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Removing parts of garage roof - bad idea?

Discussion in 'Roofing and Guttering' started by Temmy, 17 Apr 2020.

  1. Temmy

    Temmy

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    Hello folks,

    I'm looking at our garage. It used to be flat roofed and then the previous owner of our house installed a taller pitched roof structure on top.

    [​IMG]

    [​IMG]

    What I'd like to do is open up into that space a bit more by removing the planks running the length of the old roof - NOT touching the cross beams. I'd totally leave those in place.

    Do you think that's a no go of an idea?


    Stay well and safe,
    P
     
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  3. Alastairreid

    Alastairreid

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    The old deck boards are serving no purpose now and are quite safe to remove.
    the joists are probably redundant as well but cant see how the new roof is tied in so may still be needed.
     
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  4. Temmy

    Temmy

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    Thanks for the reply @Alastairreid. My (very basic and limited) understanding is joists aren't just there for the roof, but would also be there to lend support keeping the side walls stable. Have I got that wrong?
     
  5. Tigercubrider

    Tigercubrider

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    It looks to me as if the roof extension was plonked onto the existing structure, by building a timber box around the perimeter then adding an apex roof.

    I expect that most of the centre of the old deck could safely go, but I'd closely examine how the new wooden box fits into the scheme of things?
     
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  6. Notch7

    Notch7

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    its a bit hard to know -there is nothing obvious providing lateral support to the timber frame dwarf walls that were used to raise the height.

    there are new ties which connect the common rafters and they stop the roof spreading. Normally those ties are joists which sit directly on top of the wall plate. In your case the lower set of joists are dong that. Removing them relies on the rafter ties doing that job, but the are higher up and any movement in the dwarf stud walls will allow the wall to move.
     
  7. Temmy

    Temmy

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    You're absolutely right. It was very much plonked on top. Couple of new photos, but I can't see any connection of the wooden box to the decking / boards of the old roof.

    [​IMG]

    [​IMG]
     
  8. Alastairreid

    Alastairreid

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    In this case they were to lay the deck boards on.
    On a pitched roof they are to stop the roof spreading.
    They wont be creating structural stability.
     
  9. noseall

    noseall

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    The short upright extender studs prob's just needed some ply fixing to them to prevent racking - which they have done externally.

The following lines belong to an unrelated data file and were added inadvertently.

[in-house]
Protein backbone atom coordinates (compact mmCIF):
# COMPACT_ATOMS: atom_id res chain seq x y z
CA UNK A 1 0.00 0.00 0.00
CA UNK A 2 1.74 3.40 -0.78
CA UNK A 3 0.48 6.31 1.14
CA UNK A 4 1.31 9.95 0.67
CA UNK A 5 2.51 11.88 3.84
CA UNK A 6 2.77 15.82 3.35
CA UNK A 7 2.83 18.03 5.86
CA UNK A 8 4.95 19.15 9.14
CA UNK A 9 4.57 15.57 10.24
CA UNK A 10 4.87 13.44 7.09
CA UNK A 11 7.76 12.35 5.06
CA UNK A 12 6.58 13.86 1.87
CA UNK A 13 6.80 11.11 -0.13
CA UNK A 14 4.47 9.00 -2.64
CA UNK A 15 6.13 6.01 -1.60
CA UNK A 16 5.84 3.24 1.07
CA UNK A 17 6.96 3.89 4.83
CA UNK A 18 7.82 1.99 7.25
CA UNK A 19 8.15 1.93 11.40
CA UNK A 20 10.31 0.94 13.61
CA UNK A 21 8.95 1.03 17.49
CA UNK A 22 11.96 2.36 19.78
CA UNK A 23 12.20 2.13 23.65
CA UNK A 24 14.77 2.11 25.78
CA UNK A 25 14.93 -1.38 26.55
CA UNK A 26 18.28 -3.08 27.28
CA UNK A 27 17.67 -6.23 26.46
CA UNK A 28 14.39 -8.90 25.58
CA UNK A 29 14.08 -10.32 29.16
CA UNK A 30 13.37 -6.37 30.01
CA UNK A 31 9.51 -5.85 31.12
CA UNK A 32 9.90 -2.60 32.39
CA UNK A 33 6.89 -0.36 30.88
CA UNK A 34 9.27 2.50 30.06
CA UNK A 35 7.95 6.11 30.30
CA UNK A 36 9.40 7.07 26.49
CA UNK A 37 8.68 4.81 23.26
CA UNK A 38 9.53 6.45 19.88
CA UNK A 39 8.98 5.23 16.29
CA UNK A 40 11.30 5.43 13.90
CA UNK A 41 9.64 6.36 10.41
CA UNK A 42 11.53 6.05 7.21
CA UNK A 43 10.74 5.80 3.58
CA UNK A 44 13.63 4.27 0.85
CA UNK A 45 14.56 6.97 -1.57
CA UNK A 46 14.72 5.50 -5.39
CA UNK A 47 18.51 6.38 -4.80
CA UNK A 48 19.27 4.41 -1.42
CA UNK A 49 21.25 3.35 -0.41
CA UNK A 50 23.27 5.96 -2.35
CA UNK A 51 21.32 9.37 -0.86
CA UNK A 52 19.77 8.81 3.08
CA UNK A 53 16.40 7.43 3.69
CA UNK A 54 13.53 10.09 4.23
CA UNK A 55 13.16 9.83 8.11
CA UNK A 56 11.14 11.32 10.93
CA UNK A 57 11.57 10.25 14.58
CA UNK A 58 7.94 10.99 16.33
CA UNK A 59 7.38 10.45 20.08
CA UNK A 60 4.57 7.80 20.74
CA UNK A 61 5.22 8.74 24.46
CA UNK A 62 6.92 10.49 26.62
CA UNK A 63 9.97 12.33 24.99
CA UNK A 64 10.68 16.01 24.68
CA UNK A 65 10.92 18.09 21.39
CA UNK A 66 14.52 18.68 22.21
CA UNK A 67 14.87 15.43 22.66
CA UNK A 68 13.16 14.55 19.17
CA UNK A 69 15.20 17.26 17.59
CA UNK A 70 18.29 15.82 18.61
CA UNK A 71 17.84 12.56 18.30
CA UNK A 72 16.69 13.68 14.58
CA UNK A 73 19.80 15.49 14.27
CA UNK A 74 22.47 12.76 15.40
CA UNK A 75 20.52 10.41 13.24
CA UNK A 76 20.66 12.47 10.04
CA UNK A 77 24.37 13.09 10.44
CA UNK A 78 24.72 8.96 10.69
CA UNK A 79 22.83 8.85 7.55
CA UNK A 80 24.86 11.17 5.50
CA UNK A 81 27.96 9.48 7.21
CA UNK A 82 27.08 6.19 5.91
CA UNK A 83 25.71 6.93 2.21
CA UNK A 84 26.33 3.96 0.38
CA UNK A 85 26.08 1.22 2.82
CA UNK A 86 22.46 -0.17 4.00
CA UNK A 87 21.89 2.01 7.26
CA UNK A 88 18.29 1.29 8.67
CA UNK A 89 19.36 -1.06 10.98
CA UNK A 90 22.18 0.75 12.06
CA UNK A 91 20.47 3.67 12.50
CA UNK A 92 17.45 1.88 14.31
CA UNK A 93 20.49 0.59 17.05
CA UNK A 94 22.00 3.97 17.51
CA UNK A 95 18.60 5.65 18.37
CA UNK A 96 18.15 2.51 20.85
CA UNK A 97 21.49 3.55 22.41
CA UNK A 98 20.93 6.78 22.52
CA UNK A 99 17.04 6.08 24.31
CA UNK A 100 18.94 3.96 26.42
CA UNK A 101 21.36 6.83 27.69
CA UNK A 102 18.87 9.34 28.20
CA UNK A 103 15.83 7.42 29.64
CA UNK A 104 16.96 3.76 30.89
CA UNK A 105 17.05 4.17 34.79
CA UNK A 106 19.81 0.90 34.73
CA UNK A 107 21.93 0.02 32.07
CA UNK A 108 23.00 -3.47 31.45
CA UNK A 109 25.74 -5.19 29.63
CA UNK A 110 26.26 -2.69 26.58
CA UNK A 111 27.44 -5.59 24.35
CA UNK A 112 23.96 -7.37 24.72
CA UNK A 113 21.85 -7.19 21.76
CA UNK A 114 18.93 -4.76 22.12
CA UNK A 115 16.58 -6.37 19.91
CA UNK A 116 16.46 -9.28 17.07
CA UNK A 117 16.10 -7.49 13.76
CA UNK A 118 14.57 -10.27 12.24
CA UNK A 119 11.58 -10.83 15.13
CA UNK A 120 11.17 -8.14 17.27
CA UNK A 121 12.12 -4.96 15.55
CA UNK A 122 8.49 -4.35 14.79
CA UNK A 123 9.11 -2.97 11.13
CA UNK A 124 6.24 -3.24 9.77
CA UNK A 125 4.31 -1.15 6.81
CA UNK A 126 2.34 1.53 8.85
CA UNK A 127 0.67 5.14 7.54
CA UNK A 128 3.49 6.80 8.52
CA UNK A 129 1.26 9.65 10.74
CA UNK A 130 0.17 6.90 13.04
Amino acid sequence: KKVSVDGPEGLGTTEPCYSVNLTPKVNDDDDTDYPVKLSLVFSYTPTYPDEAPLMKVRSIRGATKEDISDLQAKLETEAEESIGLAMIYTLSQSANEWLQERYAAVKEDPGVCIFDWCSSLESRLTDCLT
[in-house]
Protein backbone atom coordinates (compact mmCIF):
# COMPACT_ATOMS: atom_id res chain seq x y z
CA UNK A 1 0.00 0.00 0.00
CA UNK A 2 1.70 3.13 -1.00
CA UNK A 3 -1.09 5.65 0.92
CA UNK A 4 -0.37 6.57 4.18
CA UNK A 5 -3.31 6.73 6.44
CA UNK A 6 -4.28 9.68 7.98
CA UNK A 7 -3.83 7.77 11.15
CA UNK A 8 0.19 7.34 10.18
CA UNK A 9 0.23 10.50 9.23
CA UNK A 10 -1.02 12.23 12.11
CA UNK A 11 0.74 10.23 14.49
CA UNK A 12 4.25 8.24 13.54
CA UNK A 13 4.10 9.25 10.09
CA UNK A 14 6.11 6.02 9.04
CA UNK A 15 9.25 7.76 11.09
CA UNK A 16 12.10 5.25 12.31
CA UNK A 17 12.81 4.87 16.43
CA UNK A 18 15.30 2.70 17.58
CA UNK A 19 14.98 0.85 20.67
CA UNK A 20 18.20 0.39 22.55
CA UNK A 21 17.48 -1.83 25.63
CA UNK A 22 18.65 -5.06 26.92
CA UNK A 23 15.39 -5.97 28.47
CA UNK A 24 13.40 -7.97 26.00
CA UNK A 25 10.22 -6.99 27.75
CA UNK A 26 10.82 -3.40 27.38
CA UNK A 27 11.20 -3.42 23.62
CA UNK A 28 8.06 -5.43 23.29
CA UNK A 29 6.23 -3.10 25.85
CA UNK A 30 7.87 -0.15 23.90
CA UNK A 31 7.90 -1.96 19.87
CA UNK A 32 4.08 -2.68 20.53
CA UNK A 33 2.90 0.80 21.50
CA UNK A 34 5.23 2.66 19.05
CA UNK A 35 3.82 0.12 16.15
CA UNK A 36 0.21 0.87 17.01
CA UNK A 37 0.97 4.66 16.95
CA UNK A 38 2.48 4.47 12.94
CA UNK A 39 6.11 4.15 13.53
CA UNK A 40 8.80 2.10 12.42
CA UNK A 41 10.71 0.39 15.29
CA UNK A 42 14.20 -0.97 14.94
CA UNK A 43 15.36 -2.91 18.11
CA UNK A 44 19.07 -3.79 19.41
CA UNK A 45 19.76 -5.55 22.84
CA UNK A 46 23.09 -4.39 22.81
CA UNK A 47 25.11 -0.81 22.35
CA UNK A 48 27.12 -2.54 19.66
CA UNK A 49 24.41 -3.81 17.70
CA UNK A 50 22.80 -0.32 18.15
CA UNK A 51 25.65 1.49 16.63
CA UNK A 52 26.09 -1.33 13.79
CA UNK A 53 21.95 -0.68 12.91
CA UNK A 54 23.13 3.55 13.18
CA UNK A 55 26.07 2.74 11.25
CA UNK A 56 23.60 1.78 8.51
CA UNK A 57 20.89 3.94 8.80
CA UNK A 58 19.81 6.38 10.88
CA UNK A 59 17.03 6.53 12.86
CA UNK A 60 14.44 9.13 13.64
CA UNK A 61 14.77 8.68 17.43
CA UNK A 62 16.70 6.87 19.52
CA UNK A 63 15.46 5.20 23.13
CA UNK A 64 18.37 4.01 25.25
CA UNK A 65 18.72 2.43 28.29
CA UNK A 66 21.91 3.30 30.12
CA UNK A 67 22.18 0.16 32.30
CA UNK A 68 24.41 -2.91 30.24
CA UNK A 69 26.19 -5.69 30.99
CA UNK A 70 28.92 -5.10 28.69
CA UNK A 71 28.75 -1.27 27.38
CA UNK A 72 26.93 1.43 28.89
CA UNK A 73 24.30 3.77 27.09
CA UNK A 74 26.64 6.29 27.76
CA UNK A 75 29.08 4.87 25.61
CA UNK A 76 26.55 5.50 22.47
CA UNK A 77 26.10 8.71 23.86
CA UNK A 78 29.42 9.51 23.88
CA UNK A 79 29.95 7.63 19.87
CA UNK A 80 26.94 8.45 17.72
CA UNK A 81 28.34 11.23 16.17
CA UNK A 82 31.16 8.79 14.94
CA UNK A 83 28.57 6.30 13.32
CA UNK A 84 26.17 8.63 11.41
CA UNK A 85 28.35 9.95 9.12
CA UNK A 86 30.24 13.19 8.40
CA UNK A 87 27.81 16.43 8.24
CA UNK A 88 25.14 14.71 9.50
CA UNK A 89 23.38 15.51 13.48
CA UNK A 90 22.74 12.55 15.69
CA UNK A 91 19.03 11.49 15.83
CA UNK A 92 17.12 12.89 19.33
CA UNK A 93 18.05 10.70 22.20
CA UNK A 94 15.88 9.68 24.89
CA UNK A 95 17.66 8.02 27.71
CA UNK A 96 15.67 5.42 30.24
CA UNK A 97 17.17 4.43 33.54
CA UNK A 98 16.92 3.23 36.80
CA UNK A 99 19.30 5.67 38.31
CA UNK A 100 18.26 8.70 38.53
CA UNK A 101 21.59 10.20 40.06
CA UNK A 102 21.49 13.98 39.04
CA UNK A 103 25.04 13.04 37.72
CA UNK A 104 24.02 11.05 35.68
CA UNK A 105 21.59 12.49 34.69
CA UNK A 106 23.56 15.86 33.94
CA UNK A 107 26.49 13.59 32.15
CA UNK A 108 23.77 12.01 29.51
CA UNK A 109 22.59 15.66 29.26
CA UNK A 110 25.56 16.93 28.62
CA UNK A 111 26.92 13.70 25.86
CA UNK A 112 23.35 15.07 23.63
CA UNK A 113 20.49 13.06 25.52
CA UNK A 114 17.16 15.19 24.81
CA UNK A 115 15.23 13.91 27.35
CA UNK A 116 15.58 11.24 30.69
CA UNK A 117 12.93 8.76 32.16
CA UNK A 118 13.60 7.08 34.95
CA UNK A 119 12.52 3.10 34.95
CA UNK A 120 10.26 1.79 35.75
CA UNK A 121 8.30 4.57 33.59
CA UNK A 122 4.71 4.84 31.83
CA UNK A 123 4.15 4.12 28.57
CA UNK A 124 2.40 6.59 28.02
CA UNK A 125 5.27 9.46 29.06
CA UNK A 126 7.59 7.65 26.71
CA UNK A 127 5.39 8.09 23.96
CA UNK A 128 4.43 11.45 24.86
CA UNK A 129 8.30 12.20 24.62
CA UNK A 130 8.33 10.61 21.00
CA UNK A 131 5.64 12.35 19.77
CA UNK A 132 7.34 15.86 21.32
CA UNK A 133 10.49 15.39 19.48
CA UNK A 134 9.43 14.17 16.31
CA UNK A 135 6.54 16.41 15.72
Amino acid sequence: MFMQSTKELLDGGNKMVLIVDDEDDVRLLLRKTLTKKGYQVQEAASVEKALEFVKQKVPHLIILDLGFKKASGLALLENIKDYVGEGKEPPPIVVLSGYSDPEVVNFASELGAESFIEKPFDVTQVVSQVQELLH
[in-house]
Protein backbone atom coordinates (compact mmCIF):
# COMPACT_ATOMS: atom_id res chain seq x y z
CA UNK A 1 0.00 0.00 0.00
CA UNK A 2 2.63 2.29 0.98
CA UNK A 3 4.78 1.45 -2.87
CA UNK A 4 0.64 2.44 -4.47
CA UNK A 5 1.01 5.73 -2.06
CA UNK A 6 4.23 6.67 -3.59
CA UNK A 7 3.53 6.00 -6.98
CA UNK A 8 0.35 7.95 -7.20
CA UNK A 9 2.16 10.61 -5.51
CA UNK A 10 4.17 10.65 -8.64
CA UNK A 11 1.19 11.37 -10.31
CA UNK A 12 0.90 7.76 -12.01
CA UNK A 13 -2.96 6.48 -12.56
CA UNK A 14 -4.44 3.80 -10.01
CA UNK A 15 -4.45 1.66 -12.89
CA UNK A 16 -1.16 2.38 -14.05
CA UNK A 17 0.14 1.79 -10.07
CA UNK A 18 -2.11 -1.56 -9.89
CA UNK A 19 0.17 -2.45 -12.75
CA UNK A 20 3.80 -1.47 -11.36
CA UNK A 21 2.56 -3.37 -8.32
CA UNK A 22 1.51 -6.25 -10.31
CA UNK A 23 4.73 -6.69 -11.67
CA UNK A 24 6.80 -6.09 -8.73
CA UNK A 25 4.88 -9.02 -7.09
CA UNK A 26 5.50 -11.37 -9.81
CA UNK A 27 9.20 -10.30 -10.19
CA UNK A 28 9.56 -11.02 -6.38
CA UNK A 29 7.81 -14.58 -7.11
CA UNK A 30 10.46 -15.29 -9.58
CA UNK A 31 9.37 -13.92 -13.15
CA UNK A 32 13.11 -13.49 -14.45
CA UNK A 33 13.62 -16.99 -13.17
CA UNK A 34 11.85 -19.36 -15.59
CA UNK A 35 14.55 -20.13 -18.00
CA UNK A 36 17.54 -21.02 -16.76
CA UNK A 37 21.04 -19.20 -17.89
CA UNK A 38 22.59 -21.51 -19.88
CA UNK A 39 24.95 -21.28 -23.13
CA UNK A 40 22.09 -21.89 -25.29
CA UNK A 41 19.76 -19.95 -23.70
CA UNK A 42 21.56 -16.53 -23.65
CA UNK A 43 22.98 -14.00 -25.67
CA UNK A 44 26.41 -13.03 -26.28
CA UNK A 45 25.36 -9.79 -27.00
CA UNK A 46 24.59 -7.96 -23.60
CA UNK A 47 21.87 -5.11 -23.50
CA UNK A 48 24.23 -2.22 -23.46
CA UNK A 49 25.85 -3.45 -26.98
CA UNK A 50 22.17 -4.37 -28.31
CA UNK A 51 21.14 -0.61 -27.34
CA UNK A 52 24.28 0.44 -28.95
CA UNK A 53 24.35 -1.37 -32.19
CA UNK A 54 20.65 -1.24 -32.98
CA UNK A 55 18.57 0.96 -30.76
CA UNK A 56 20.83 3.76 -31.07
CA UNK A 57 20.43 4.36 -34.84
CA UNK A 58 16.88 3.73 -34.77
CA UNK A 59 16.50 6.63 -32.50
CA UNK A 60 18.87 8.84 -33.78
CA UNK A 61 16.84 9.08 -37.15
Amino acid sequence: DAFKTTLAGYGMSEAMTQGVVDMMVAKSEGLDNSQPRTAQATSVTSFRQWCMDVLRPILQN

I'd be more concerned with how they have cut the rafter onto the wall plate. It looks like it is mostly in shear.o_O
     
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  11. mattylad

    mattylad

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    Why do you want to remove them? What are you hoping to achieve?
    I ask this because you will be losing a large space where you can store the crap that we humans like to keep "just in case"..... :)
     
  12. Temmy

    Temmy

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    Total fair question @mattylad; I've got some equipment I want to put in there which is a bit taller than the original roof, but would fit in between the joists. I don't want to completely remove the storage space but it's much much deeper than I'll ever need.
     
  13. JohnD

    JohnD

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    A pitched roof is (normally) built in triangular sections. Cutting or removing any of the arms of the triangle will make it collapse. In the case of the "loft floor" joists, cutting or removing them usually pushes the walls apart and makes the building fall down. This is more common than you might think.

    The "floorboards" on top of the joists add stiffness but can be removed without collapse.
     
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  14. Temmy

    Temmy

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    Hey @JohnD thanks for the reply. That was my understanding as well so I won't be touching those. Quite happy not having a wall come down on me.
     
  15. Alastairreid

    Alastairreid

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    They were originally put in for a flat roof not triangulating a pitched roof...in this case unless the roof above is attached to them some way they are serving no purpose.
     
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  16. Temmy

    Temmy

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    New question folks (and I really appreciate all your input and advice so far!)

    How would you go about cutting out & removing the boards? I can't just saw in from the open edge because I don't want to touch the joists at all.

    [​IMG]

    There are 3 layers of material and from what I can tell the top two are HUGE sheets (so offer no easy way to break up)

    [​IMG]
     
  17. noseall

    noseall

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    Recip saw - Bosch bow-saw type blade - rip it down the middle. Prop either side of the cut.(y)
     
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